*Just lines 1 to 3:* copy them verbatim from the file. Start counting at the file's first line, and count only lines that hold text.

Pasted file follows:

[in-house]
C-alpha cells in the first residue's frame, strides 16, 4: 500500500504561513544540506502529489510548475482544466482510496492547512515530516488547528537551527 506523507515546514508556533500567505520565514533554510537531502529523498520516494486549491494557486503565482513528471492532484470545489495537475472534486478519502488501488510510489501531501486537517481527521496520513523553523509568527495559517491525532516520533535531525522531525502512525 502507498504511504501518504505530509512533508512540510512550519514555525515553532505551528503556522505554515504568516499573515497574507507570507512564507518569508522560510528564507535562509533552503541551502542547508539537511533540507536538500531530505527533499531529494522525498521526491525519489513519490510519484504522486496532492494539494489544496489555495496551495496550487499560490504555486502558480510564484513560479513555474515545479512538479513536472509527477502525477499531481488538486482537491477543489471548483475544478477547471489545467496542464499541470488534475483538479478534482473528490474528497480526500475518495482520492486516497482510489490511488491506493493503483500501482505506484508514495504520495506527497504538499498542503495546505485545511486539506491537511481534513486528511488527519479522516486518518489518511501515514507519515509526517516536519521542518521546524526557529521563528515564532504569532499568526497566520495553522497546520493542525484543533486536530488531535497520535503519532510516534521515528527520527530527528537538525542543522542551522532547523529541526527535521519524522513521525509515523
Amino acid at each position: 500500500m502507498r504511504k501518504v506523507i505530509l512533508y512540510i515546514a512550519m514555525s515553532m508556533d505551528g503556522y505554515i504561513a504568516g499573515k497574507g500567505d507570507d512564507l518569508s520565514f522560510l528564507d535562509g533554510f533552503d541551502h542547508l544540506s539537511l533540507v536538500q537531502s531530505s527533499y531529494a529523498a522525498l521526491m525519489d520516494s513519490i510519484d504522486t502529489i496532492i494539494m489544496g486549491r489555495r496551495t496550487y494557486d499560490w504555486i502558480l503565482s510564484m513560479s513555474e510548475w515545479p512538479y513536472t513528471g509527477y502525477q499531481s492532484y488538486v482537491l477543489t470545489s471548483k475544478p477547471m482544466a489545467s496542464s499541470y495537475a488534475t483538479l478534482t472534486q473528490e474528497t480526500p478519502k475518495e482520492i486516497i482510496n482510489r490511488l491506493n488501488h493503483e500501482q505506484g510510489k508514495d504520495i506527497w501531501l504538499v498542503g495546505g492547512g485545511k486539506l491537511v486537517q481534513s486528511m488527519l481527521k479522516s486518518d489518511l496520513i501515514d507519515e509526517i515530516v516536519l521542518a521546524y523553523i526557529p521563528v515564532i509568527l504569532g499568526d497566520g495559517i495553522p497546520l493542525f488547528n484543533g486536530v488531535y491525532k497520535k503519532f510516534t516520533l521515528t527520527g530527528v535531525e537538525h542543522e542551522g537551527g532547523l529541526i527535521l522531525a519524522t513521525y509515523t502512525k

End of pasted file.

[in-house]
C-alpha cells in the first residue's frame, strides 16, 4: 500500500504561513544540506502529489510548475482544466482510496492547512515530516488547528537551527 506523507515546514508556533500567505520565514533554510537531502529523498520516494486549491494557486503565482513528471492532484470545489495537475472534486478519502488501488510510489501531501486537517481527521496520513523553523509568527495559517491525532516520533535531525522531525502512525 502507498504511504501518504505530509512533508512540510512550519514555525515553532505551528503556522505554515504568516499573515497574507507570507512564507518569508522560510528564507535562509533552503541551502542547508539537511533540507536538500531530505527533499531529494522525498521526491525519489513519490510519484504522486496532492494539494489544496489555495496551495496550487499560490504555486502558480510564484513560479513555474515545479512538479513536472509527477502525477499531481488538486482537491477543489471548483475544478477547471489545467496542464499541470488534475483538479478534482473528490474528497480526500475518495482520492486516497482510489490511488491506493493503483500501482505506484508514495504520495506527497504538499498542503495546505485545511486539506491537511481534513486528511488527519479522516486518518489518511501515514507519515509526517516536519521542518521546524526557529521563528515564532504569532499568526497566520495553522497546520493542525484543533486536530488531535497520535503519532510516534521515528527520527530527528537538525542543522542551522532547523529541526527535521519524522513521525509515523
Amino acid at each position: 500500500m502507498r504511504k501518504v506523507i505530509l512533508y512540510i515546514a512550519m514555525s515553532m508556533d505551528g503556522y505554515i504561513a504568516g499573515k497574507g500567505d507570507d512564507l518569508s520565514f522560510l528564507d535562509g533554510f533552503d541551502h542547508l544540506s539537511l533540507v536538500q537531502s531530505s527533499y531529494a529523498a522525498l521526491m525519489d520516494s513519490i510519484d504522486t502529489i496532492i494539494m489544496g486549491r489555495r496551495t496550487y494557486d499560490w504555486i502558480l503565482s510564484m513560479s513555474e510548475w515545479p512538479y513536472t513528471g509527477y502525477q499531481s492532484y488538486v482537491l477543489t470545489s471548483k475544478p477547471m482544466a489545467s496542464s499541470y495537475a488534475t483538479l478534482t472534486q473528490e474528497t480526500p478519502k475518495e482520492i486516497i482510496n482510489r490511488l491506493n488501488h493503483e500501482q505506484g510510489k508514495d504520495i506527497w501531501l504538499v498542503g495546505g492547512g485545511k486539506l491537511v486537517q481534513s486528511m488527519l481527521k479522516s486518518d489518511l496520513i501515514d507519515e509526517i515530516v516536519l521542518a521546524y523553523i526557529p521563528v515564532i509568527l504569532g499568526d497566520g495559517i495553522p497546520l493542525f488547528n484543533g486536530v488531535y491525532k497520535k503519532f510516534t516520533l521515528t527520527g530527528v535531525e537538525h542543522e542551522g537551527g532547523l529541526i527535521l522531525a519524522t513521525y509515523t502512525k